Morning:

* Well, woke up a bit more relaxed than other days. One of the first things I thought was that last night I fell while mopping and my leg fell straight on a pair of shoes that are a big trigger and haven’t washed them yet (apparently that’s a thing, many times it takes me a while to clean an object that it’s “dirty” from a trigger). Went straight for a shower after the fall.

* Have to go out this morning: bank/ craft stores/ a meeting with a friend. Oh, I’m going to have to deal with quite a few triggers while doing all these.

* Didn’t wash my hands before going to the bathroom (have to have a shower, but anyway since I’m going to be out for hours and gather more triggers I will have a shower later in the day).

* Do I want to go out and have to deal with triggers today? No, but every single day practically I make a choice to keep on going and not letting my OCD being a bigger burden that it already is.

* Before leaving my house I have to clean any object that I have to take with me and that is considered trigger for my mind.

* A two hour session of errands can have five to ten, or even more triggers that I have to deal with so I can continue with the things I have to do. A stain on the street, on the pavement, places where I have to sit (or not, usually it’s a not), people around me that seem not-so-clean, etc, etc.

Noon/afternoon:

* After many triggers, and a lot of things done, finally got back home. Got the trash out, so afterwards I can take off the clothes I was wearing outside.

* Usually I have to clean everything I bought (or almost everything).

* I’m separating my home between “clean” and “not clean” spots and places. When I’m a trigger myself (ex. when I return from errands) I clean the spots/places that I want to be clean later or the next day. Yes, my mind separates and puts things “in boxes” a lot, it’s an OCD thing for me, but in the same time helps me keep my triggers in control.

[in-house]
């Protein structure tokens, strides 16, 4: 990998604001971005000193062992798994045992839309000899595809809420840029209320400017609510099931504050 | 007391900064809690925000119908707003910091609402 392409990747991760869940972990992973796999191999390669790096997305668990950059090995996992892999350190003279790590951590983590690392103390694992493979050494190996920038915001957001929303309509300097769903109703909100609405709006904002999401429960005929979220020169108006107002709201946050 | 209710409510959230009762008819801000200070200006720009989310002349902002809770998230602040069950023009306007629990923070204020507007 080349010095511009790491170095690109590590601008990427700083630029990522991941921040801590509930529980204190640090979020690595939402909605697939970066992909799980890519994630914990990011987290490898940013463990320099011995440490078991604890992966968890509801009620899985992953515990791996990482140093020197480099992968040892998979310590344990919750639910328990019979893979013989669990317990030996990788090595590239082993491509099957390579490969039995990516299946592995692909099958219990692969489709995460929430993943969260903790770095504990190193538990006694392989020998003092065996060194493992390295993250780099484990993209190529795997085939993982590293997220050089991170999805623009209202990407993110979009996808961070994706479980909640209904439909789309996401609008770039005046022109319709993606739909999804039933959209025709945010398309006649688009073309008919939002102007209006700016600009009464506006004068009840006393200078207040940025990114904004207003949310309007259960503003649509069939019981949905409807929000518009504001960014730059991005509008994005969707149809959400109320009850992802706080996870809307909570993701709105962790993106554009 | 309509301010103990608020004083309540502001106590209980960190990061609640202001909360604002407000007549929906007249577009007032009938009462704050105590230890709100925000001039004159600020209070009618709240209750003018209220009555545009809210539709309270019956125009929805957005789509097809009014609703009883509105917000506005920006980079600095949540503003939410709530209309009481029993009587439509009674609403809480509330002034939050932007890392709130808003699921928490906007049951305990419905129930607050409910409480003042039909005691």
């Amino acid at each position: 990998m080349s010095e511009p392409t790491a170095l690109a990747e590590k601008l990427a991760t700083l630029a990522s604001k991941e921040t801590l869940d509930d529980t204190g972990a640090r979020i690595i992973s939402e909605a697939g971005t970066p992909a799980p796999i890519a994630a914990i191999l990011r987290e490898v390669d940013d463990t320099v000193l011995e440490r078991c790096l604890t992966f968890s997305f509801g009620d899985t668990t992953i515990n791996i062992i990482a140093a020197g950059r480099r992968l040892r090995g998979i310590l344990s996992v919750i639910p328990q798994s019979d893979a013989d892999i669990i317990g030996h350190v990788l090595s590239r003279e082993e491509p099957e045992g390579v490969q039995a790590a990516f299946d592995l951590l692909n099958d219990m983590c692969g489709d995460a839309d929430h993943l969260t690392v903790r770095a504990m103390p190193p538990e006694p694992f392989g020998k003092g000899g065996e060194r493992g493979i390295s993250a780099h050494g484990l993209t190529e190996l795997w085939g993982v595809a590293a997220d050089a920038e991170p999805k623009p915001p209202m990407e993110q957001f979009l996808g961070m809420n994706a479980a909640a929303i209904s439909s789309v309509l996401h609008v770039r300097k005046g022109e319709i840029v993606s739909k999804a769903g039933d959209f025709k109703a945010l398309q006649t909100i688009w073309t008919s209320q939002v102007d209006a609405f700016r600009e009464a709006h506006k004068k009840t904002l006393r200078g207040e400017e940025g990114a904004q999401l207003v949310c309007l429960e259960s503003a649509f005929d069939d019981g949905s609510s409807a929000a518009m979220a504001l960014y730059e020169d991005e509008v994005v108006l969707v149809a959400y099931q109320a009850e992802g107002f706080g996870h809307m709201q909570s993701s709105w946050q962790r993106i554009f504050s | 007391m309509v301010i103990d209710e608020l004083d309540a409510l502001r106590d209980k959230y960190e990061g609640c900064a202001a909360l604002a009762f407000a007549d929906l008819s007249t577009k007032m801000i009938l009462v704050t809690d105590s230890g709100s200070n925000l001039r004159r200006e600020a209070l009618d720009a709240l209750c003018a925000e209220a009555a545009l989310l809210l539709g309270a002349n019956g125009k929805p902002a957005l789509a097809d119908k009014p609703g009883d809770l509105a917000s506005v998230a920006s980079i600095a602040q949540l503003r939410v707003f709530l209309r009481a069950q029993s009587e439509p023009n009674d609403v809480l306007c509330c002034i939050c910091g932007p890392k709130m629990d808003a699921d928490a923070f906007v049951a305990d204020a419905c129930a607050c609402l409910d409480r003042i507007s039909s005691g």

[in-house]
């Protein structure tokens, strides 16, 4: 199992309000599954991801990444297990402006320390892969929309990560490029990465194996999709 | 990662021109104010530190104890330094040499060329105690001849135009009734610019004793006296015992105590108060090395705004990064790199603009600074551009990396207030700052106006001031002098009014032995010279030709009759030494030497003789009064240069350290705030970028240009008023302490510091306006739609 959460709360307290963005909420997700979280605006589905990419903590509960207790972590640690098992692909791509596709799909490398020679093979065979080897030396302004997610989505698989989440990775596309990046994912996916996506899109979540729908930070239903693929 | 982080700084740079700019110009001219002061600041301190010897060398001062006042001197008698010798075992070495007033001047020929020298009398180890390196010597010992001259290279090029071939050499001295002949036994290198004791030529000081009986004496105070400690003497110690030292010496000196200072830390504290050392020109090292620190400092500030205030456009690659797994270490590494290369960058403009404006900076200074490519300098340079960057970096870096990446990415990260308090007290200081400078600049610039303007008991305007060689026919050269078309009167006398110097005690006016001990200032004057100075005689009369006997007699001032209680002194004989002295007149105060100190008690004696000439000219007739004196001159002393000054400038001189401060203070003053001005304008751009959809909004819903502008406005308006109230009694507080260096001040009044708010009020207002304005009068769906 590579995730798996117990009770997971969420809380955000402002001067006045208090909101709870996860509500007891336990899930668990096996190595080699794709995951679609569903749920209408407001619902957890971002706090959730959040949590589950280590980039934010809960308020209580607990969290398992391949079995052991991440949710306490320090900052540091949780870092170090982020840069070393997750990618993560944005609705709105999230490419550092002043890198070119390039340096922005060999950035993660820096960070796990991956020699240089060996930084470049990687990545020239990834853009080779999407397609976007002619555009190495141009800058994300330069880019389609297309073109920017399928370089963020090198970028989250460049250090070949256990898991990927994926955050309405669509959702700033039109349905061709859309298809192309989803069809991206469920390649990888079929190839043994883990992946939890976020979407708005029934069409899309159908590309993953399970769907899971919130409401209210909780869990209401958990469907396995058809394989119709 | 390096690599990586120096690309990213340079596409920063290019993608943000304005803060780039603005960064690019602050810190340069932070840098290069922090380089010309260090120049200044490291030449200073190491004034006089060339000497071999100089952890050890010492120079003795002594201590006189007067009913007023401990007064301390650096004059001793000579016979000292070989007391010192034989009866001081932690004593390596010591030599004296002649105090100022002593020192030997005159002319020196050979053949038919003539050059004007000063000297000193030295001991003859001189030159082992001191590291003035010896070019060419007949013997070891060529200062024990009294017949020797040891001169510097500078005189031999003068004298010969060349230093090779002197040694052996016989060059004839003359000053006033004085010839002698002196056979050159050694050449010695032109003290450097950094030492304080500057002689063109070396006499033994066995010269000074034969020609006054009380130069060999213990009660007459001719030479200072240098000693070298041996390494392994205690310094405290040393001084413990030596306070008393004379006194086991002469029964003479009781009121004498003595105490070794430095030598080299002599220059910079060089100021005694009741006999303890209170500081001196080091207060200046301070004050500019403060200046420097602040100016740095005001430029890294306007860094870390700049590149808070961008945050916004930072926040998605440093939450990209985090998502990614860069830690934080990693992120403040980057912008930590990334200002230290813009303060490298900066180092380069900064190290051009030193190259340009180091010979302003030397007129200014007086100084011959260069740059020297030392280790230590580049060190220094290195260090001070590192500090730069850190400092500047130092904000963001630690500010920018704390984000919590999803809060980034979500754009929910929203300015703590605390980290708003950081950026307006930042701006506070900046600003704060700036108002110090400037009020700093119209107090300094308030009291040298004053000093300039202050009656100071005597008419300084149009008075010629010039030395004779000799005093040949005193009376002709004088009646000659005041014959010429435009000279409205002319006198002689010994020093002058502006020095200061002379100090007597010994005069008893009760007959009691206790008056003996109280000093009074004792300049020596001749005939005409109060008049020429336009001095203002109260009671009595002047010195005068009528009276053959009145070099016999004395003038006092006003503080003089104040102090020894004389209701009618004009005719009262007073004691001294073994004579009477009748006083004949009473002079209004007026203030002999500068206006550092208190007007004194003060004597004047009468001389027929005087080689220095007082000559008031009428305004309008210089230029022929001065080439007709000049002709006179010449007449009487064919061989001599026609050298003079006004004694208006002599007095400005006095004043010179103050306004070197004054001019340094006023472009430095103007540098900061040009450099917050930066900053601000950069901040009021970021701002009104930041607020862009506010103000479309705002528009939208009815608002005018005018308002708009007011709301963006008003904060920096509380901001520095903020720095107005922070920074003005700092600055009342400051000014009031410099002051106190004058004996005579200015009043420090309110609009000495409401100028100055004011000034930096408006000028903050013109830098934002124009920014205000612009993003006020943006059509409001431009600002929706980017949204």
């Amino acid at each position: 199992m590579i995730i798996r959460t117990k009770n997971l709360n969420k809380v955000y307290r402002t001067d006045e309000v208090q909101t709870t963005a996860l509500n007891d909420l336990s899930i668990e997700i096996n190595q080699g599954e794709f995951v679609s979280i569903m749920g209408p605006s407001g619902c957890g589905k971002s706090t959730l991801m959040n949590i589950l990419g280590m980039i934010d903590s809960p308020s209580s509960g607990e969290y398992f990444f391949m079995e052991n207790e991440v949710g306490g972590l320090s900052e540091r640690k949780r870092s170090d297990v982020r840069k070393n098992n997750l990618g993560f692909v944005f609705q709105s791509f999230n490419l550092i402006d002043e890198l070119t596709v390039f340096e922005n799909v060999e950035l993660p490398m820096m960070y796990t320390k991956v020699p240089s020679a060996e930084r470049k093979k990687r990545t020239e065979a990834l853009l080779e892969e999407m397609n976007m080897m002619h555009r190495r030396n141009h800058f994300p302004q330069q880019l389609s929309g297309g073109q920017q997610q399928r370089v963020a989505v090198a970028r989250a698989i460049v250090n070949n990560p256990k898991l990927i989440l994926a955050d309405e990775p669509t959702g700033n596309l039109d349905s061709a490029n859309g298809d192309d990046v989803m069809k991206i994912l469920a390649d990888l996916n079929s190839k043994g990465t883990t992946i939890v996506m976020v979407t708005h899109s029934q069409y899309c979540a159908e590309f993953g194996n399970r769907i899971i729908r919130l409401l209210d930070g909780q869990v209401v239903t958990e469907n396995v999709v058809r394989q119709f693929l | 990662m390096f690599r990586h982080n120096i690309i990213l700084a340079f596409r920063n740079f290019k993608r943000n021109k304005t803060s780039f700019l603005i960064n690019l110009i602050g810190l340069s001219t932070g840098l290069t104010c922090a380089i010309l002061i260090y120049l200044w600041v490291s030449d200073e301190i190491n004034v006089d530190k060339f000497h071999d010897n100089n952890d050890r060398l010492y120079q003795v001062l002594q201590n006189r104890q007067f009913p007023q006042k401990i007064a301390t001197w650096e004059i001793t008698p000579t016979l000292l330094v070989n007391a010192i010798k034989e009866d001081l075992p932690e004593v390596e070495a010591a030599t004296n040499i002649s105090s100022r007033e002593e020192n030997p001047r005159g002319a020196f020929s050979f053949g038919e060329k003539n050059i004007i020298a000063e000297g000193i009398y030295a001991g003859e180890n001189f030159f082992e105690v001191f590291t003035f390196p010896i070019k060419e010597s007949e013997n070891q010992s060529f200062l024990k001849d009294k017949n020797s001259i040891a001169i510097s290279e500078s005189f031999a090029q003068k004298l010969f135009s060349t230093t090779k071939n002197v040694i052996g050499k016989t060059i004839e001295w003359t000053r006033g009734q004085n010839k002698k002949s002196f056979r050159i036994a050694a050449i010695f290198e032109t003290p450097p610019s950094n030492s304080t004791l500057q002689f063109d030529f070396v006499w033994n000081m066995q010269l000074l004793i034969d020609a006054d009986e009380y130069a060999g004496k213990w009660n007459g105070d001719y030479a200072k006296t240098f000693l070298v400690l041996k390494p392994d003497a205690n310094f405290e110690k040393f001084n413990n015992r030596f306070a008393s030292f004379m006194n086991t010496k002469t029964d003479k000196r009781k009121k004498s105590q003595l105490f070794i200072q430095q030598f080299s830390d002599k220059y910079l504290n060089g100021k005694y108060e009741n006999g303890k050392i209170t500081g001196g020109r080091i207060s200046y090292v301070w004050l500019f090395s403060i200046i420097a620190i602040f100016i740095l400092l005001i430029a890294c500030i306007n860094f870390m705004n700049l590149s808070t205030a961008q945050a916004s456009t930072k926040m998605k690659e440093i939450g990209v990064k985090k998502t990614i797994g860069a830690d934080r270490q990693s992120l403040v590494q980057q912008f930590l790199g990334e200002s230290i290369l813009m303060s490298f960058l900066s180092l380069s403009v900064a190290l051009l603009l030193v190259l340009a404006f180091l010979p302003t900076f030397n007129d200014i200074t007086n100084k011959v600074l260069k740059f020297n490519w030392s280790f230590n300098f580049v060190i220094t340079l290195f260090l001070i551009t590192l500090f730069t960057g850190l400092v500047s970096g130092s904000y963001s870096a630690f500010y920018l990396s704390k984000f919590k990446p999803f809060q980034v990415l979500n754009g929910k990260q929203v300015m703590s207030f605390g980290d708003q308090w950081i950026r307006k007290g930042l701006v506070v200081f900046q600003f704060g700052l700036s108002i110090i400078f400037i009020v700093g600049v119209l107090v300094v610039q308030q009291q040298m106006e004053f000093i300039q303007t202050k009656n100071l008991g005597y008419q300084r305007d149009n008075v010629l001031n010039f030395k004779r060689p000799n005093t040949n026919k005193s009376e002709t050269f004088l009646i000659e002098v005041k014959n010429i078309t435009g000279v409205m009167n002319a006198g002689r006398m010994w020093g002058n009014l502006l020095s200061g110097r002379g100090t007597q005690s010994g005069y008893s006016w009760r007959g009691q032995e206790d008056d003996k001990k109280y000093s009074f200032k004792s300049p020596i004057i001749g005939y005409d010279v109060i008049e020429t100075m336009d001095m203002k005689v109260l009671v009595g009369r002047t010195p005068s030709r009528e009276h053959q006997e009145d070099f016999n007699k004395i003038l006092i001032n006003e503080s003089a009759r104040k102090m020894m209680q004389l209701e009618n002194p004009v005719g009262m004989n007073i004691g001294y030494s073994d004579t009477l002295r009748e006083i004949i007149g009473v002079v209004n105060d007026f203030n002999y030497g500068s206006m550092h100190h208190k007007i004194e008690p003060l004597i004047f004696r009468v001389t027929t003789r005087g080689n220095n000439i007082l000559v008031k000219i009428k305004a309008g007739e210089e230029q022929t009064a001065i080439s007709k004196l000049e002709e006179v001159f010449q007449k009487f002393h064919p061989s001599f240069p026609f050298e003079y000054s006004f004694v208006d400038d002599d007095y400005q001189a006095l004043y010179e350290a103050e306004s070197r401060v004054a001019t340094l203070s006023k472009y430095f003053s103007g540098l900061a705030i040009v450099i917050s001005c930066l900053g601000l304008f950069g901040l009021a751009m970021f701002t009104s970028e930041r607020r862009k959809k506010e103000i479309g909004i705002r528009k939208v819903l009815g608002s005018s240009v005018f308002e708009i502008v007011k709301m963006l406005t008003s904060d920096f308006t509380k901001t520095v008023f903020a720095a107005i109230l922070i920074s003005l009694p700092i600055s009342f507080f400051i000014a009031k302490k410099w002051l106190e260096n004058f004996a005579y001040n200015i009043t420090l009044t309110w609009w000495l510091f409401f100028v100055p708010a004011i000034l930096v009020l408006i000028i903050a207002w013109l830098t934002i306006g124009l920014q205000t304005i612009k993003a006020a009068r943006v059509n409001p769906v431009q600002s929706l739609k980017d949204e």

* I clean a bit, kitchen, bathroom. And every day I have to sweep and mop the whole house (so, I won’t step with my flip flops on unclean floors before going to bed later, after having a shower; well that’s a great example of obsession/compulsion). It’s a good thing I’m living in a two room apartment.

* Yes, my own house has spots that are considered a trigger for my mind and I avoid touching them. It’s hard to get over an obsessive thought for let’s say an object. If I have a trigger with it, my mind locks it as “dirty” and even if I clean it, it may continue feeling like a no-no.

* Actually, it’s quite liberating when I’m a trigger myself and I can move around at home, cleaning, tidying up. I kind of relax when I don’t have to be constantly careful about where I touch; the “programming” in my mind doesn’t stop working of course, but I can pay less attention cause I’m going to take a shower soon.

Night:

* A bathtub is one of my favorite places basically. A shower it’s so soothing for me. I have managed to create a schedule where I have only one shower a day, every night. And then going straight to bed that is one of my “holly grails” (aka spots/things/places that I always keep them clean and safe for my OCD).

* My mind never actually calms down, even when I’m sleeping I feel quite anxious, watching weird dreams, etc.

So, that was a day in the life of OCD!

There aren’t too many details because (a) the post would be a two/three/four part thing if there were and (b) having OCD it’s so complicated, all the thoughts, all the obsessions/compulsions, it gets really difficult/tiring at times to explain to others the details of a thought that could have its roots years before. But I wanted to give you a glimpse of how everyday life is when with it.

That’s it folks!

3 quick sketches

Thought of making a couple of quick sketches about how OCD feels like.1. All the mess/thoughts creating a never ending circle with no way out.2. Sometimes a trigger comes after another trigger, and another trigger, and another. Sometimes you’re trying to get over a trigger and you stumble upon another one.3. A trigger-free state is like a pleasant/safe box. But, usually having OCD feels like a big mess.